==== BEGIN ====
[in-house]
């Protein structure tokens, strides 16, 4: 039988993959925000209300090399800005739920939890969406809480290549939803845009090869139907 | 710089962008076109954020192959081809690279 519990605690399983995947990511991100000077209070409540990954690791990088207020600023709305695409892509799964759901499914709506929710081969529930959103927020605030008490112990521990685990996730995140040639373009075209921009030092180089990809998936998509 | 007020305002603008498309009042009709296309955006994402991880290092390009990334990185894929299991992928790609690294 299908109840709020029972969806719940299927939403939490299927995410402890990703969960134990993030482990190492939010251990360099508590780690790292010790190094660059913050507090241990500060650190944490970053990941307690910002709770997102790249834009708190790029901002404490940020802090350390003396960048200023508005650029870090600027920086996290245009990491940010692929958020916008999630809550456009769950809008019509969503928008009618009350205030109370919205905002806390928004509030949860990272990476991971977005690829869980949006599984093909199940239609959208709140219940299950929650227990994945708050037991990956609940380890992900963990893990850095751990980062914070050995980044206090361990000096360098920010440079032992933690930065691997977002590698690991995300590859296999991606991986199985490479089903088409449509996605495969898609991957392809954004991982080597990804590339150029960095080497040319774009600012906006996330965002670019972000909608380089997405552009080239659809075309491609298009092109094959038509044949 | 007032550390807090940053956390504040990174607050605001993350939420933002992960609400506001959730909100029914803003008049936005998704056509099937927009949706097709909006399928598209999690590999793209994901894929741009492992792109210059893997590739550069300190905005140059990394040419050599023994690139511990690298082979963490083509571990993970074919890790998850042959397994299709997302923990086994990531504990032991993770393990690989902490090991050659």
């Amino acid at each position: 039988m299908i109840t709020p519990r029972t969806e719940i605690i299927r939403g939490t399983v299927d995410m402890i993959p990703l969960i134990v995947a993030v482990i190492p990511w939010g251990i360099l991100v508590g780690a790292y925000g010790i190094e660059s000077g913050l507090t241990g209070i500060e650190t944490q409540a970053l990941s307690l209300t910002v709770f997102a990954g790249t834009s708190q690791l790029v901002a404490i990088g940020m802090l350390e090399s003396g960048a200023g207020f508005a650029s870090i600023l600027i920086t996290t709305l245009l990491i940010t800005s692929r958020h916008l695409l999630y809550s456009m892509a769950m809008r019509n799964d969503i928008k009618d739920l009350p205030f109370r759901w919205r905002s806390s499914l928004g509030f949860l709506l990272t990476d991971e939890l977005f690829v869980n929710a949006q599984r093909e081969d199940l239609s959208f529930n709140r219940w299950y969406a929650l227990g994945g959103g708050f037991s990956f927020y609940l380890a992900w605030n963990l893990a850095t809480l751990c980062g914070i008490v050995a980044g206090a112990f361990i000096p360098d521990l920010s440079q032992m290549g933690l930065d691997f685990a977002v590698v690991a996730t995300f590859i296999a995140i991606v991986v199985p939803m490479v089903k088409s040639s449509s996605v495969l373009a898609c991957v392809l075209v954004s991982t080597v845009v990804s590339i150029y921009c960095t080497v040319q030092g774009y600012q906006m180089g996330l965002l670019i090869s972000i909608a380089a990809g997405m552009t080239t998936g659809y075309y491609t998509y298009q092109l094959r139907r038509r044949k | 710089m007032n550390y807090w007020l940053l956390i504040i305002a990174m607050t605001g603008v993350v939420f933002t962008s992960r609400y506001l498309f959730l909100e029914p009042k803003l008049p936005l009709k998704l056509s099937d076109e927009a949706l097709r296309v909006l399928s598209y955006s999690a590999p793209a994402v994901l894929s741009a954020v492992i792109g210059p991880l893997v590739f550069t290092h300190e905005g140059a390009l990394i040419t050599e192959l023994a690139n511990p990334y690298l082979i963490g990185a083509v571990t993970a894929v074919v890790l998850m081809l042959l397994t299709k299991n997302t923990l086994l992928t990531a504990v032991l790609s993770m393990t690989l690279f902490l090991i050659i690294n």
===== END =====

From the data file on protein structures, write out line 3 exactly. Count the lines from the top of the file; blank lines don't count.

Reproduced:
């Amino acid at each position: 039988m299908i109840t709020p519990r029972t969806e719940i605690i299927r939403g939490t399983v299927d995410m402890i993959p990703l969960i134990v995947a993030v482990i190492p990511w939010g251990i360099l991100v508590g780690a790292y925000g010790i190094e660059s000077g913050l507090t241990g209070i500060e650190t944490q409540a970053l990941s307690l209300t910002v709770f997102a990954g790249t834009s708190q690791l790029v901002a404490i990088g940020m802090l350390e090399s003396g960048a200023g207020f508005a650029s870090i600023l600027i920086t996290t709305l245009l990491i940010t800005s692929r958020h916008l695409l999630y809550s456009m892509a769950m809008r019509n799964d969503i928008k009618d739920l009350p205030f109370r759901w919205r905002s806390s499914l928004g509030f949860l709506l990272t990476d991971e939890l977005f690829v869980n929710a949006q599984r093909e081969d199940l239609s959208f529930n709140r219940w299950y969406a929650l227990g994945g959103g708050f037991s990956f927020y609940l380890a992900w605030n963990l893990a850095t809480l751990c980062g914070i008490v050995a980044g206090a112990f361990i000096p360098d521990l920010s440079q032992m290549g933690l930065d691997f685990a977002v590698v690991a996730t995300f590859i296999a995140i991606v991986v199985p939803m490479v089903k088409s040639s449509s996605v495969l373009a898609c991957v392809l075209v954004s991982t080597v845009v990804s590339i150029y921009c960095t080497v040319q030092g774009y600012q906006m180089g996330l965002l670019i090869s972000i909608a380089a990809g997405m552009t080239t998936g659809y075309y491609t998509y298009q092109l094959r139907r038509r044949k | 710089m007032n550390y807090w007020l940053l956390i504040i305002a990174m607050t605001g603008v993350v939420f933002t962008s992960r609400y506001l498309f959730l909100e029914p009042k803003l008049p936005l009709k998704l056509s099937d076109e927009a949706l097709r296309v909006l399928s598209y955006s999690a590999p793209a994402v994901l894929s741009a954020v492992i792109g210059p991880l893997v590739f550069t290092h300190e905005g140059a390009l990394i040419t050599e192959l023994a690139n511990p990334y690298l082979i963490g990185a083509v571990t993970a894929v074919v890790l998850m081809l042959l397994t299709k299991n997302t923990l086994l992928t990531a504990v032991l790609s993770m393990t690989l690279f902490l090991i050659i690294n």